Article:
Senate confirms two nominees to U.S. District Court judgeships

The U.S. Senate confirmed two nominees to U.S. District Courts on April 9, 2019.
Daniel Domenico, nominee to the District of Colorado, was confirmed by a 57-42 vote. Four Democratic senators–Michael Bennet (Colo.), Doug Jones (Ala.), Joe Manchin (W.Va.), and Kyrsten Sinema (Ariz.)–voted with all Senate Republicans to confirm Domenico. When Domenico receives his commission, he will be the first judge nominated by Trump to join the seven-member court. He will join two judges nominated by President George W. Bush (R) and three judges nominated by President Barack Obama (D). The court will have one vacant seat.
Patrick Wyrick, nominee to the Western District of Oklahoma, was confirmed by a 53-47 vote along party lines. Wyrick will join two other judges nominated by Trump and two judges nominated by George W. Bush on the seven-member court. There are two vacancies.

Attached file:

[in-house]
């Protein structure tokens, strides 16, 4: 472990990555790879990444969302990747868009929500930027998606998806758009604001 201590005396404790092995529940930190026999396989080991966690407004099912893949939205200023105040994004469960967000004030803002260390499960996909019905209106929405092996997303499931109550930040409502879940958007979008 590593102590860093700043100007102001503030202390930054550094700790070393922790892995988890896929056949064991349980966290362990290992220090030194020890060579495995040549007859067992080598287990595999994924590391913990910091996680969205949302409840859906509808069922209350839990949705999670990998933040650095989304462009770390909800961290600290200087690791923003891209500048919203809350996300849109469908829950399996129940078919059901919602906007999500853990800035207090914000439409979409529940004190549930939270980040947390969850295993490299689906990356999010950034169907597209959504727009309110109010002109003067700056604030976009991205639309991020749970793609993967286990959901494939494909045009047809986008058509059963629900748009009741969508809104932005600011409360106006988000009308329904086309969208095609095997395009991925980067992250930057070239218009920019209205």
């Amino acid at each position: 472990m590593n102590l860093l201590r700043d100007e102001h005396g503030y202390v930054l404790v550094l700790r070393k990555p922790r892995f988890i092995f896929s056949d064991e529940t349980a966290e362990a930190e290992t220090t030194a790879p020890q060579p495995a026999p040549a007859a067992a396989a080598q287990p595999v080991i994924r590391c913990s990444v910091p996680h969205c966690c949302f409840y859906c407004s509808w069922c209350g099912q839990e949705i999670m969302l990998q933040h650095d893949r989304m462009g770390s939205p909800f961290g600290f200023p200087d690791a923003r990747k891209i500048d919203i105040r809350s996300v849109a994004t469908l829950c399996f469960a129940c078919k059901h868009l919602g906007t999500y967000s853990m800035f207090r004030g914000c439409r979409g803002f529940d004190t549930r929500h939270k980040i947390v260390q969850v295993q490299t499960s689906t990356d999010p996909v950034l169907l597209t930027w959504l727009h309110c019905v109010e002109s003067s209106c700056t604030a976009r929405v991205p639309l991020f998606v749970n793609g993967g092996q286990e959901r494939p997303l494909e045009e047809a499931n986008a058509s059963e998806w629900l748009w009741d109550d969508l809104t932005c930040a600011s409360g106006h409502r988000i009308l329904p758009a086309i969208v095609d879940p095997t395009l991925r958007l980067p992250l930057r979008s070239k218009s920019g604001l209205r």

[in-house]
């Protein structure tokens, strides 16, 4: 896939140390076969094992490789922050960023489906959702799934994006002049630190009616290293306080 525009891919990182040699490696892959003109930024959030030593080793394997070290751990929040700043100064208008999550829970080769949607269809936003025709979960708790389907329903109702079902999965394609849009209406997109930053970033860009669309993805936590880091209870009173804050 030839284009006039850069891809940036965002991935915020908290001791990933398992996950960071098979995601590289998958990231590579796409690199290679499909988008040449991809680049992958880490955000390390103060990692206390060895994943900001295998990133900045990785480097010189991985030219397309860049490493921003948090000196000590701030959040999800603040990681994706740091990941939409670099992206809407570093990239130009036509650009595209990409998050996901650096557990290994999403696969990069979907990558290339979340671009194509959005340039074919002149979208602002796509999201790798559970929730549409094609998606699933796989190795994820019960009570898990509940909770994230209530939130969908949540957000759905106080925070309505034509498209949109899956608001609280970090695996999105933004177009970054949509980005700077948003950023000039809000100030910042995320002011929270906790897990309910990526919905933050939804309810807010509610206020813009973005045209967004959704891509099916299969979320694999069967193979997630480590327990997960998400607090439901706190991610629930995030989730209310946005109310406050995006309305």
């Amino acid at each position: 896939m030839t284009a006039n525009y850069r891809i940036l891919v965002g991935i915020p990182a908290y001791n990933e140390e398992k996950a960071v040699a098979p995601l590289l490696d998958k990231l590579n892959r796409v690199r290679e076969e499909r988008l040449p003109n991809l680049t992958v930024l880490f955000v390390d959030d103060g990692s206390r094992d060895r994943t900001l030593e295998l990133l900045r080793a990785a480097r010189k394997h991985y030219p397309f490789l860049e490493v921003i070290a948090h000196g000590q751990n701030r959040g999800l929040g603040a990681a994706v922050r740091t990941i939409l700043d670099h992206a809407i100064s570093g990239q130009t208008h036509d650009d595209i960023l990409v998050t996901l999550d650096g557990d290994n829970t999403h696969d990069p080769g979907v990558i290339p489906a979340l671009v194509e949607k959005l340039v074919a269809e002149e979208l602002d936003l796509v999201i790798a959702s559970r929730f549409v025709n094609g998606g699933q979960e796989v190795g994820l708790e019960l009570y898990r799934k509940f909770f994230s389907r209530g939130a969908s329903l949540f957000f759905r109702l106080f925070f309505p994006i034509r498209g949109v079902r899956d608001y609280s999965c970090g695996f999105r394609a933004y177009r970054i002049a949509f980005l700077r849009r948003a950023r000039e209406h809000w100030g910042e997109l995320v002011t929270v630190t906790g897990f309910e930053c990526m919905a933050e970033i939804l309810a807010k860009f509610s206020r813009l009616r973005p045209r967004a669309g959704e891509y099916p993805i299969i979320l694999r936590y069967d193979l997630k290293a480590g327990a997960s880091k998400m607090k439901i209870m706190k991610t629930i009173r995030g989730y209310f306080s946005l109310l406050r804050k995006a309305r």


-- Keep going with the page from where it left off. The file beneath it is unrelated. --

Domenico and Wyrick are the second and third nominees, respectively, to be confirmed to a U.S. District Court under a new precedent the Senate established last week.
On April 3, 2019, the U.S. Senate voted 51-48 in favor of a change to chamber precedent lowering the maximum time allowed for debate on executive nominees to posts below the Cabinet level and on nominees to district court judgeships from 30 hours after invoking cloture to two.
The change was passed under a procedure which requires 51 votes rather than 60 that is often referred to as the nuclear option.
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